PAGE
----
Communication: How much weight our words really hold

Effective communication is a cornerstone of good leadership. It serves as the glue that holds a team together and is the key factor in any strategy’s success. But it is not easy. Often our words are misinterpreted, and our communication style does not seem to be effective. Why is this?

This blog will explore how much weight our words really hold, the link between power poses and our self-perception, and how you could improve your non-verbal communication.

Mehrabian (1971) conducted research to analyse the importance of body language when communicating emotions and how body language contributes to how likeable someone is. Mehrabian argued that nonverbal communication is inseparable from our feelings and emotions and that humans unconsciously reveal these things through several types of nonverbal communication, like facial expressions, eye contact, and vocal tone. They reported that only 7% of a message is conveyed through words, while 38% is communicated through tone of voice, and 55% through body language.

Importantly, when words do not align with tone and body language, the listener is more likely to trust the non-verbal cues over the verbal content. When you are giving feedback or trying to communicate with your colleagues, it is easy to focus on what to say rather than how it’s said. If your words do not match your body language, this misalignment can lead to misunderstandings and miscommunication.

What does your body language and tone of voice say? How can this be improved?

Amy Cuddy’s (2015) work extends this understanding by exploring how our body language not only communicates with others but also influences our own self-perception. Her concept of “power poses” suggests that adopting expansive postures can increase feelings of confidence and presence, which can significantly enhance your impact.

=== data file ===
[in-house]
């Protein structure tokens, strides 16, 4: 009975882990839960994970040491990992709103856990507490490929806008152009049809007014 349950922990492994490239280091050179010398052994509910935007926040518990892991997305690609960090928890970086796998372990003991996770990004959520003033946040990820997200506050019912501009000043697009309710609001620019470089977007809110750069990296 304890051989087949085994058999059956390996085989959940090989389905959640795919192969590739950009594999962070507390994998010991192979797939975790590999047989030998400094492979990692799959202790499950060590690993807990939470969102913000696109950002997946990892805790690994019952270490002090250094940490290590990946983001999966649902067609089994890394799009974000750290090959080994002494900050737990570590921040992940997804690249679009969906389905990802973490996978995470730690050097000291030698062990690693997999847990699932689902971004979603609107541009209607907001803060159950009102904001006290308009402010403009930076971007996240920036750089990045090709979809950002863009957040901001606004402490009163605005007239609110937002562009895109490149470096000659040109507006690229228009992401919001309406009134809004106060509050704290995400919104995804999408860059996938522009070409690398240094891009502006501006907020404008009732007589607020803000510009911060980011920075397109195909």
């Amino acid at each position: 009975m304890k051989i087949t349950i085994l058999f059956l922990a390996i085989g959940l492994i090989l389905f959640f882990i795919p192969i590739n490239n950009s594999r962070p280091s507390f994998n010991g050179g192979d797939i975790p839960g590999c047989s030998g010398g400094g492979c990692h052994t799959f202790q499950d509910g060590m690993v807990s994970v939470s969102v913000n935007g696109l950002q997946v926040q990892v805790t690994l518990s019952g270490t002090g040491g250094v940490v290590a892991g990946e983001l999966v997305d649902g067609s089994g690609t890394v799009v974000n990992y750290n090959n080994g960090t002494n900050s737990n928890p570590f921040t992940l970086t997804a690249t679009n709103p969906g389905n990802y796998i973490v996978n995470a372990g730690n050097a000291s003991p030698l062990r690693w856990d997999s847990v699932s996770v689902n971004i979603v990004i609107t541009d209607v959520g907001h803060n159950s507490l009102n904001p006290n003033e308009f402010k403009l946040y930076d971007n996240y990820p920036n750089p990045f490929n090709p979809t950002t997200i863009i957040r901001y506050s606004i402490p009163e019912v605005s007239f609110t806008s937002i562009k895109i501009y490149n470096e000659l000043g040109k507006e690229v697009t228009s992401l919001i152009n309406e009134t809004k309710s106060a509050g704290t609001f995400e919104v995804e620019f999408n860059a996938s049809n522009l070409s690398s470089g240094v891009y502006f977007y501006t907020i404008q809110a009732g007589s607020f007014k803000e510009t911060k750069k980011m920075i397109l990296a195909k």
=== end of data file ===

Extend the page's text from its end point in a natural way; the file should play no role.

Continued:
See Cuddy’s TedTalk for more information:

Try adopting Cuddy’s power pose into your day and see how changing your body language can convey confidence and openness. Not only have these poses been reported to reduce stress before critical interactions, but they also help to build an aura of approachability and trustworthiness, both useful when you want to communicate effectively with your colleagues and employees.

Communication is more than what you say, and it is easy to communicate ineffectively. But importantly, communication is a skill that can be analysed, adapted, and improved.

Reference List

Cuddy, A.J.C., 2015. Presence: Bringing Your Boldest Self to Your Biggest Challenges.

Mehrabian, A., 1971. Silent Messages.

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